One of Canberra's largest independent supermarket chains Supabarn has announced it is selling most of its stores in the ACT and NSW to Coles in a move that has been labelled a dark day for retailing in Canberra.
A spokesman for the Koundouris family that built Supabarn from the ground up said in a statement the move was for family reasons, but the buyout would not mean the chain would disappear entirely from the grocery scene. The move is expected to see a $15 million injection by the supermarket giant into upgrades to the Supabarn stores.
"Supabarn will not totally exit the market. It will open and operate, as a specialised supermarket retailer in Kingston, and will continue to trade in Gymea, Sydney," a company statement said.
While the Koundouris family declined to comment on Friday, a source close to the deal, which is yet to be approved by the Australian Competition and Consumer Commission, said 72-year-old patriarch of the Supabarn empire, Eric Koundouris, was looking to step back from the increasingly cut-throat competitive supermarket environment, but younger members of the family would continue to operate the remaining supermarkets in Canberra and Sydney.
The dominance of the two sector giants, Coles and Woolworths, as well as newer players Aldi, Costco and wholesaler Metcash is understood to have contributed to the move, which is understood to be costing Coles in the order of $100m.
If given the green light the deal would affect the Civic, Wanniassa, Kaleen and Crace stores, as well as a new Casey store currently under construction. In NSW stores at Five Dock, Sutherland, Annandale and Sans Souci will also be sold. Coles will acquire the stores on a leasehold basis, and the deal does not include the SupaExpress stores.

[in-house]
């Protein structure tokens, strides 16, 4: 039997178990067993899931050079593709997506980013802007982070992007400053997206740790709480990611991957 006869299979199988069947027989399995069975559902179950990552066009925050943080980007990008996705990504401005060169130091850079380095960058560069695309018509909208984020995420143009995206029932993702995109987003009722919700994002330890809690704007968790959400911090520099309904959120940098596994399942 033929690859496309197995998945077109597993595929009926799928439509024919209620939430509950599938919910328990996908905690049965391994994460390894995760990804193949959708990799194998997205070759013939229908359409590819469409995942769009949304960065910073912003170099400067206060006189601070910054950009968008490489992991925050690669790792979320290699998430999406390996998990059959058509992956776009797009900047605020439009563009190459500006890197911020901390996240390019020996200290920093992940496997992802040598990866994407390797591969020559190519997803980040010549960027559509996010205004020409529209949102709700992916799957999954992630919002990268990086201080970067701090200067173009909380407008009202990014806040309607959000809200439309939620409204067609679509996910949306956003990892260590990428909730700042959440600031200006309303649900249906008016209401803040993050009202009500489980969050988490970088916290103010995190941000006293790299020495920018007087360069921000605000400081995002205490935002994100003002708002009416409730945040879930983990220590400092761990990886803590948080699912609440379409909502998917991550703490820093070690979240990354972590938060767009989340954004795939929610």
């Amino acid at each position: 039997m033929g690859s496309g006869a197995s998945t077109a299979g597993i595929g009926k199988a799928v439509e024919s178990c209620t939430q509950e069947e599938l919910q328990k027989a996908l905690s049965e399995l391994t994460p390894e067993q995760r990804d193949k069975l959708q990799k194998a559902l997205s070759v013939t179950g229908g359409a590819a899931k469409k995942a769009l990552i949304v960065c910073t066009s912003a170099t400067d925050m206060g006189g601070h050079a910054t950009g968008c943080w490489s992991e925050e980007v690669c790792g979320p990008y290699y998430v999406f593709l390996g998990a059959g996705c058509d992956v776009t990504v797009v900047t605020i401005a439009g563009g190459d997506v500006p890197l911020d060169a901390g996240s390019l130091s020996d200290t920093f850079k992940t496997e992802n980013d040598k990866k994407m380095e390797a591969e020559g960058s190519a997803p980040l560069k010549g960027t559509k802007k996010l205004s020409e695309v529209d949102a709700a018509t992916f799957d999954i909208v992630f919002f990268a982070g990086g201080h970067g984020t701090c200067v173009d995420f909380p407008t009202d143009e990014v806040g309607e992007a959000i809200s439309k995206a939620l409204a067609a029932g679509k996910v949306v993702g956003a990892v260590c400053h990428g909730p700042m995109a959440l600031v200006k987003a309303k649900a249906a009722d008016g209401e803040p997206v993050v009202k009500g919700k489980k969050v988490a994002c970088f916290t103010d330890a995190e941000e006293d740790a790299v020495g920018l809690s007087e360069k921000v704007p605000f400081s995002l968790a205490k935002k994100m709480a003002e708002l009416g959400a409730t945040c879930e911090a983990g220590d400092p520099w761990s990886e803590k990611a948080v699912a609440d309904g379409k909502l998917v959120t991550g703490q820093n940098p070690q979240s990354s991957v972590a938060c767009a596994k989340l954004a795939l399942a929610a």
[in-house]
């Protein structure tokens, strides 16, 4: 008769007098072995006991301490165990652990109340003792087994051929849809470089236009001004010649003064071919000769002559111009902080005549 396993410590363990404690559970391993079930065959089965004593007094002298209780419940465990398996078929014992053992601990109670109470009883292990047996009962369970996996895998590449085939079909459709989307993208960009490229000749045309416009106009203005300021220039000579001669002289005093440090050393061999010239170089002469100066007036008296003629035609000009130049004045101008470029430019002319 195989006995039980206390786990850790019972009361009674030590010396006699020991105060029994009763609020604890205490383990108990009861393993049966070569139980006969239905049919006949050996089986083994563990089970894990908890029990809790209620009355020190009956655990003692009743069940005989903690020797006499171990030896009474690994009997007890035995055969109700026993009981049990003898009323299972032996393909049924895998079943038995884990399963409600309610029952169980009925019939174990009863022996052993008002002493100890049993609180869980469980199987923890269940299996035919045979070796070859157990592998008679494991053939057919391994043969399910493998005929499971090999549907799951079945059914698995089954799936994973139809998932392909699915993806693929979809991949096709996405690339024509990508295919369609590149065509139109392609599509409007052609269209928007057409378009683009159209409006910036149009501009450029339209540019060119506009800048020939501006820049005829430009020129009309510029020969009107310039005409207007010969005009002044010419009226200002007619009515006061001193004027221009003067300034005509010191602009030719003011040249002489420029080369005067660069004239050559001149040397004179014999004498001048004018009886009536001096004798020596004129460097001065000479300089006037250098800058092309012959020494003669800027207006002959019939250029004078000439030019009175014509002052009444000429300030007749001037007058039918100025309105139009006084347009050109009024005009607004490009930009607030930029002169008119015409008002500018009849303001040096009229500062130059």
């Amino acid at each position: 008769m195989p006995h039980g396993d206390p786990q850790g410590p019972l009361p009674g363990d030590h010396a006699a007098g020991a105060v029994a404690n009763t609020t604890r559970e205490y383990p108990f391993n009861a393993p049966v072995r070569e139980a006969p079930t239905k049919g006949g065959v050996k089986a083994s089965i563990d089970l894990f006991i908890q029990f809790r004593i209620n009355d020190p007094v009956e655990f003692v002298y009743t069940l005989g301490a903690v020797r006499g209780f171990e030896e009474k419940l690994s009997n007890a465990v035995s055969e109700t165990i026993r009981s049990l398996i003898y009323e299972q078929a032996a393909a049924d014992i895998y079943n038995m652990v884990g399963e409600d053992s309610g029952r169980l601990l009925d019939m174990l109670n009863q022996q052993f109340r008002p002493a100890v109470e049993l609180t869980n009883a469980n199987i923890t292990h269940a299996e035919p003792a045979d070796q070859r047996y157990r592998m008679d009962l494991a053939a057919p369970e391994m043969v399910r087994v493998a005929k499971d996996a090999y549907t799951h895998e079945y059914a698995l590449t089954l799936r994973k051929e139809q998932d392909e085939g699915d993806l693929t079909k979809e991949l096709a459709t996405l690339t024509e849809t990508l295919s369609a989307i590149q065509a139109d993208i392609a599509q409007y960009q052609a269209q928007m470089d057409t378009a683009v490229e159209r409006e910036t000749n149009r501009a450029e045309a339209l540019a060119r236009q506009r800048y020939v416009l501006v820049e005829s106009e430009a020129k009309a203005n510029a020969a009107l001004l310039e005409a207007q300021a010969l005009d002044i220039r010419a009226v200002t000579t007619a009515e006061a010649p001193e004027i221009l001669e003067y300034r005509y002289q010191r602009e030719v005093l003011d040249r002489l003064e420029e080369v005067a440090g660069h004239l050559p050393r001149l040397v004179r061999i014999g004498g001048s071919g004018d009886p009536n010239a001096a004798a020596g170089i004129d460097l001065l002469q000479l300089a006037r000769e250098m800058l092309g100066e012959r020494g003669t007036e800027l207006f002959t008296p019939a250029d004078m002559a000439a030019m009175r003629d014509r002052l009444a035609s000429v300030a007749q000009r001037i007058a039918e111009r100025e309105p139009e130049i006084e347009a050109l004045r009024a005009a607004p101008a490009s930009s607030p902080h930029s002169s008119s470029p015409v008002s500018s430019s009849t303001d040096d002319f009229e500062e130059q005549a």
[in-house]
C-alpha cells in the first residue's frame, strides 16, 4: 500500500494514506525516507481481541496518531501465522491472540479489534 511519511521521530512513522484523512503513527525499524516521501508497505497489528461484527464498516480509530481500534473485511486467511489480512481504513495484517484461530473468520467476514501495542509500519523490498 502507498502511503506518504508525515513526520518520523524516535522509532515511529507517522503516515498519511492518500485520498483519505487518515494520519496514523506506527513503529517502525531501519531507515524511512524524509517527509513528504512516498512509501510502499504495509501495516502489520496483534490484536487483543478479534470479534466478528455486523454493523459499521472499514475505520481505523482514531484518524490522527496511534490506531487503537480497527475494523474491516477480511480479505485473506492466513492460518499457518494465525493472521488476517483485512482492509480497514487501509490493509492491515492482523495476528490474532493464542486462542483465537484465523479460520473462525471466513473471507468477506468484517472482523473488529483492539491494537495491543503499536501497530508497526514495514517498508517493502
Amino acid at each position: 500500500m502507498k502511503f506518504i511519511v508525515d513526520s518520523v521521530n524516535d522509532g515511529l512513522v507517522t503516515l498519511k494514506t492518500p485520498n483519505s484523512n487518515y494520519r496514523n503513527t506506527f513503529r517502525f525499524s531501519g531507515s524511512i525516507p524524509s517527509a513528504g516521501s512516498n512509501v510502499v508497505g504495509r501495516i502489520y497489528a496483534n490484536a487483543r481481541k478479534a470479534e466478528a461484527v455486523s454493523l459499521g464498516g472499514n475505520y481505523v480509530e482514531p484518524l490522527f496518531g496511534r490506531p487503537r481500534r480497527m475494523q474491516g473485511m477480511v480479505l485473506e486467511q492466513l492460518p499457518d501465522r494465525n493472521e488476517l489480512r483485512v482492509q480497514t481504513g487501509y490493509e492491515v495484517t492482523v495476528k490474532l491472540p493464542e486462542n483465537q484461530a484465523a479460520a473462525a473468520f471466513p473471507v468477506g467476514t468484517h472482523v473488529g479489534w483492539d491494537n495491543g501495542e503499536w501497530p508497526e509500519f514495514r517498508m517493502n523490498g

"Coles will range locally-produced food at the new stores and will seek to stock local products such as Eight Mile Beef produced near Harden, Coles' grass-fed beef range, GRAZE, produced by farmers from Gunning and other beef products sourced from across NSW including the Cooma area," a Coles spokesman said.
ACCC chairman Rod Sims announced a public inquiry into the deal on Friday, to test whether it would lead to a substantial lessening of competition in the market.
"Given Supabarn's position as a significant independent supermarket chain, an important focus of the ACCC's review will be whether its removal as a competitor would substantially lessen competition between supermarket chains. The review will also examine each of the individual local markets in which the Supabarn stores operate, and any effect on grocery wholesaling and supply markets," Mr Sims said.
Supabarn became involved in a bitter decade-long planning stoush with the ACT government when it backed a coalition trying to prevent Woolworths from building a supermarket at the derelict Giralang shops site. The chain also argued strongly against the dominance of the two major chains during the ACT government's controversial review of supermarket policy, that was later abandoned in 2013.
One of the architects of that policy, former ACT Chief Minister Jon Stanhope, said on Friday Supabarn had done their best, but had been let down by poor planning that had allowed Coles and Woolworths to spread to smaller group centres.
"I fear what will happen is the same thing that has happened in petrol, where service stations across Canberra have closed since Coles and Woolworths were allowed into the market," he said.
"Those smaller group centres where the majors have been able to spread their tentacles are not their preferred market, and if they are unable to sell those sites, I fear they will close, leaving the community worse off," Mr Stanhope said.
But ACT Chief Minister Andrew Barr welcomed the news, saying the 100 extra jobs created would have far-reaching benefits for the community.
"Canberra's supermarket sector is competitive with international chains such as Aldi and Costco available to Canberra consumers," Mr Barr said.
The ACCC will begin its inquiry next week and will accept public submissions until mid-July.